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    Sight glass again (9 Posts)

  • Techman Techman @ 7:35 PM
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    Sight glass again

    Being fair here. I attended an ICOR (hotshot) refrigerant class this evening and they had a little bit on "do not charge to a full sight glass" ,so I asked my usual Q's and I said my piece and tomorrow I get to talk to a top tech at the factory. I'll let you know what they have to say.
  • Solid_Fuel_Man Solid_Fuel_Man @ 9:32 PM
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    I was taught to always charge to a full sight glass, have been asked/told "what do you think it's there for" more than once if this was ever brought up.
    Always keep learning: observing what works, and what doesn't. Ask questions
    This post was edited by an admin on June 11, 2013 9:32 PM.
  • Spence Spence @ 9:26 AM
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    SG Again

    I can't speak regarding low-temp, but for residential DX cooling, I know of no maker who supports charging to a clear sight glass.

    In an experiment with an HVAC tech school, we had an R-410A machine stamped 9 pounds one ounce of factory charge. Since the manual told us that was for the OD unit and a 15' lineset, we installed a 15' lineset and the AHRI smallest rated coil. The conditions at the time required 8 degrees of sub cooling (+/- 3 degrees). We had 7, so we were happy with that. We then removed the refrigerant, installed a sight glass, and added refrigerant until the glass was clear. Removal of the refrigerant this time revealed ten pounds three ounces. Proof enough.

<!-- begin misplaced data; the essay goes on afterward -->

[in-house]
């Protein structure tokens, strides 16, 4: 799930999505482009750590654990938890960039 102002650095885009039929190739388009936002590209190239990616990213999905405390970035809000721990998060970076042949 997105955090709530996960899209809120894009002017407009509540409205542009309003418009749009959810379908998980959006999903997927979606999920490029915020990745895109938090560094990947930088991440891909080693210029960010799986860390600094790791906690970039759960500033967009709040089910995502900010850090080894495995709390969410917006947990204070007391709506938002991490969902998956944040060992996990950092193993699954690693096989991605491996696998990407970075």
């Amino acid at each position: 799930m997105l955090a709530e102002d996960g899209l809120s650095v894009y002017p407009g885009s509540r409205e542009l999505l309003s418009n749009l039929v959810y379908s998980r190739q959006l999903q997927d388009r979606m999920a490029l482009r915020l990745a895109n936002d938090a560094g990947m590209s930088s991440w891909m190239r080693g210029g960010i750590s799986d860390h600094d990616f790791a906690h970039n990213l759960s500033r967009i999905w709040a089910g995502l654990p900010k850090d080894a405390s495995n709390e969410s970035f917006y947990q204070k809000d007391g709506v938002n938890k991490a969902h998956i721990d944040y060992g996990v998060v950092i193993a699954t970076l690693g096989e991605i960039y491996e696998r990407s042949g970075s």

This post was edited by an admin on June 12, 2013 9:30 AM.
  • Techman Techman @ 2:29 PM
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    SG again

    So, let me get this straight. You have no problem feeding the TXV w/ a saturated refrigerant. Having a saturated refrigerant ( where the SGMI would be) in the LL leaving the cond unit ,is that SC?. I'll go with the 10lb 3oz. to feed the TXV properly. What was the head press diff between the 10-3 vs. the undercharged 9-1 charges? What about the SH ? Suction press would be different also, I think! Interesting!
    This post was edited by an admin on June 12, 2013 2:35 PM.
  • Spence Spence @ 2:38 PM
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    SG Again

    If my charge is correct, and my sub cooling is correct, how could the refrigerant in the liquid line possibly be saturated? It was 7 degrees below that point; the range where the factory wanted us to be. 100% liquid into the TXV. That's what sub cooling is!
  • Techman Techman @ 2:57 PM
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    sg again

    You said so ! in a backwards way ! You had to add "extra" and "not needed"  Freon to clear up the SG , so w/o that "extra" Freon the  refrigerant condition was "saturation". Feeding the TXV with the same stuff.       The Freon levels in both systems - with & w/o a SG - would the same by adding the 9lb 1oz. charge. With the SG ,I get to see the not quiet full LL. So not full at the SG gives the TXV a not full LL .
    This post was edited by an admin on June 12, 2013 3:12 PM.